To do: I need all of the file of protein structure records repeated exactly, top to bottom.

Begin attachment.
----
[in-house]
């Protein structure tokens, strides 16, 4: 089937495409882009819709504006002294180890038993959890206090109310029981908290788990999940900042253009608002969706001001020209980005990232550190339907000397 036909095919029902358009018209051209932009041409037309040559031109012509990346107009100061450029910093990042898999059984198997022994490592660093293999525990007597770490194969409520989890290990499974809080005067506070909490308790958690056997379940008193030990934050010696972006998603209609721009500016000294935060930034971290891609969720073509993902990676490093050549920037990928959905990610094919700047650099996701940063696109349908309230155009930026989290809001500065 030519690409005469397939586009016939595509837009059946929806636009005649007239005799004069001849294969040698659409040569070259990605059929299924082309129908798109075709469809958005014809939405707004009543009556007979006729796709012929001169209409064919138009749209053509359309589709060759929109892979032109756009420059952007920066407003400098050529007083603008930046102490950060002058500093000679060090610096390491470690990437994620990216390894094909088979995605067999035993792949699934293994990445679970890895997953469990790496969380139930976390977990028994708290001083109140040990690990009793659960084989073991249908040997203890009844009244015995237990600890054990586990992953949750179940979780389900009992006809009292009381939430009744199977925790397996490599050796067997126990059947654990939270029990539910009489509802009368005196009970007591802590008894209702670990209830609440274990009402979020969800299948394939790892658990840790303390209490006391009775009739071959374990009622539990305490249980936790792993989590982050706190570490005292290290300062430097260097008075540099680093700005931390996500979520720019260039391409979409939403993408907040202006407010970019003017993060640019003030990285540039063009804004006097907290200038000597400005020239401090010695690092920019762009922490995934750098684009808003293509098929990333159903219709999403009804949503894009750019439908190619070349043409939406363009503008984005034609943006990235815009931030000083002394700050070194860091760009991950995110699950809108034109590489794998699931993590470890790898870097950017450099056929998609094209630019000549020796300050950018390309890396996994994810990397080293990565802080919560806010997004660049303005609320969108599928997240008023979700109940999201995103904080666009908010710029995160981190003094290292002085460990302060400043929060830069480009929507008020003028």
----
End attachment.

[in-house]
């Protein structure tokens, strides 16, 4: 089937495409882009819709504006002294180890038993959890206090109310029981908290788990999940900042253009608002969706001001020209980005990232550190339907000397 036909095919029902358009018209051209932009041409037309040559031109012509990346107009100061450029910093990042898999059984198997022994490592660093293999525990007597770490194969409520989890290990499974809080005067506070909490308790958690056997379940008193030990934050010696972006998603209609721009500016000294935060930034971290891609969720073509993902990676490093050549920037990928959905990610094919700047650099996701940063696109349908309230155009930026989290809001500065 030519690409005469397939586009016939595509837009059946929806636009005649007239005799004069001849294969040698659409040569070259990605059929299924082309129908798109075709469809958005014809939405707004009543009556007979006729796709012929001169209409064919138009749209053509359309589709060759929109892979032109756009420059952007920066407003400098050529007083603008930046102490950060002058500093000679060090610096390491470690990437994620990216390894094909088979995605067999035993792949699934293994990445679970890895997953469990790496969380139930976390977990028994708290001083109140040990690990009793659960084989073991249908040997203890009844009244015995237990600890054990586990992953949750179940979780389900009992006809009292009381939430009744199977925790397996490599050796067997126990059947654990939270029990539910009489509802009368005196009970007591802590008894209702670990209830609440274990009402979020969800299948394939790892658990840790303390209490006391009775009739071959374990009622539990305490249980936790792993989590982050706190570490005292290290300062430097260097008075540099680093700005931390996500979520720019260039391409979409939403993408907040202006407010970019003017993060640019003030990285540039063009804004006097907290200038000597400005020239401090010695690092920019762009922490995934750098684009808003293509098929990333159903219709999403009804949503894009750019439908190619070349043409939406363009503008984005034609943006990235815009931030000083002394700050070194860091760009991950995110699950809108034109590489794998699931993590470890790898870097950017450099056929998609094209630019000549020796300050950018390309890396996994994810990397080293990565802080919560806010997004660049303005609320969108599928997240008023979700109940999201995103904080666009908010710029995160981190003094290292002085460990302060400043929060830069480009929507008020003028």